The eleven disciples set out for Galilee, to the mountain where Jesus had arranged to meet them. When they saw him they fell down before him, though some hesitated.
Jesus came up and spoke to them. He said, ‘All authority in heaven and on earth has been given to me. Go, therefore, make disciples of all the nations; baptise them in the name of the Father and of the Son and of the Holy Spirit, and teach them to observe all the commands I gave you. And know that I am with you always; yes, to the end of time.’
The commission given to the disciples, and to the Church, is very clear: make disciples; baptise; teach them to observe the commands I gave.
The order of these things will vary according to Church practice, most notably whether infants or adults are baptised – sometimes learning the commands precedes baptism, sometimes it follows it.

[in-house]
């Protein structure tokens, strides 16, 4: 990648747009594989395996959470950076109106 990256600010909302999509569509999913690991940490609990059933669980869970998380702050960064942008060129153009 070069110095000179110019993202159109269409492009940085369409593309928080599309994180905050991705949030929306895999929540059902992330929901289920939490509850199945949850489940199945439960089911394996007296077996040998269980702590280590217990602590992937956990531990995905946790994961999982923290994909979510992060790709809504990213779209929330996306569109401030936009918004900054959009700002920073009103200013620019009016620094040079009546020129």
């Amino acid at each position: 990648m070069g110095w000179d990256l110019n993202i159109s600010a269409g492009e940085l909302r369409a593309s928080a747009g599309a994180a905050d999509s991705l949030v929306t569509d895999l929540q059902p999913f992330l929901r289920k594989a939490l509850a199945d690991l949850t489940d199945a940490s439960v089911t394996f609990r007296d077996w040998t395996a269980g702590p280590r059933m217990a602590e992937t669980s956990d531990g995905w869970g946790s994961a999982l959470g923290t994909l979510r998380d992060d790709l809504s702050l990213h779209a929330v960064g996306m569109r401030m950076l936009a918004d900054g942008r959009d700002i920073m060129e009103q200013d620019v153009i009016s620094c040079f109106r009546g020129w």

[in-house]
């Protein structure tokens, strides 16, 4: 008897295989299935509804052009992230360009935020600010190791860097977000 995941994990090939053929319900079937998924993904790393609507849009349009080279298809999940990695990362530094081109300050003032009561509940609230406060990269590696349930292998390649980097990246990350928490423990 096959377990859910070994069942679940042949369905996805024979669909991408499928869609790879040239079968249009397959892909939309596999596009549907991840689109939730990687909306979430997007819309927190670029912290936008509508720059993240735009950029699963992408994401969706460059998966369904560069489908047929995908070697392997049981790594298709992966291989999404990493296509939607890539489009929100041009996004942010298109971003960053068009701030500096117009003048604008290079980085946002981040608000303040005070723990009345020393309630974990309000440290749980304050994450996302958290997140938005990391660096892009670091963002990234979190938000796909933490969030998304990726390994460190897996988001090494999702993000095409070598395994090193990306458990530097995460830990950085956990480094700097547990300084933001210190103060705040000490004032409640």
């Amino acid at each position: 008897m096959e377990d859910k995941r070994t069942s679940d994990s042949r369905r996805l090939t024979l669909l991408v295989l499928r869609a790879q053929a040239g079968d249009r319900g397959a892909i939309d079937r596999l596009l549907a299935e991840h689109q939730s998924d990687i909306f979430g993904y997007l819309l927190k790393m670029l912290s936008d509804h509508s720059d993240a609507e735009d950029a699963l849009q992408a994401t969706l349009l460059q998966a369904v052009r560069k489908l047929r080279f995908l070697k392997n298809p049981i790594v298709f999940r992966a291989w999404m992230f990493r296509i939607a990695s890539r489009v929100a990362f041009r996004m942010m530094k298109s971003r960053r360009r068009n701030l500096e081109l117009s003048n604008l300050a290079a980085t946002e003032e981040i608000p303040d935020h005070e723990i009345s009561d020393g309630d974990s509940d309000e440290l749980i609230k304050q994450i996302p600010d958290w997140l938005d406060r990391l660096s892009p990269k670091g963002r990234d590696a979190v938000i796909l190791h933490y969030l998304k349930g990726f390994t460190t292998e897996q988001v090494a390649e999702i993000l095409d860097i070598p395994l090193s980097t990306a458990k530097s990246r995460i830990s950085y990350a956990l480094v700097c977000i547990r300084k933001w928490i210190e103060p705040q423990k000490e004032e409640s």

However if the Church is truly to make disciples – and not ‘just’ perform liturgical rites – those being initiated need to be made aware of that abiding presence of Jesus to the Church and her members, and desirous to respond more and more to that presence through their lives.
It is through our presence to him, almost as much as through his presence to us, that discipleship is formed and fostered.
Baptistery, Metropolitan Cathedral, Liverpool. (c) 2006, Allen Morris.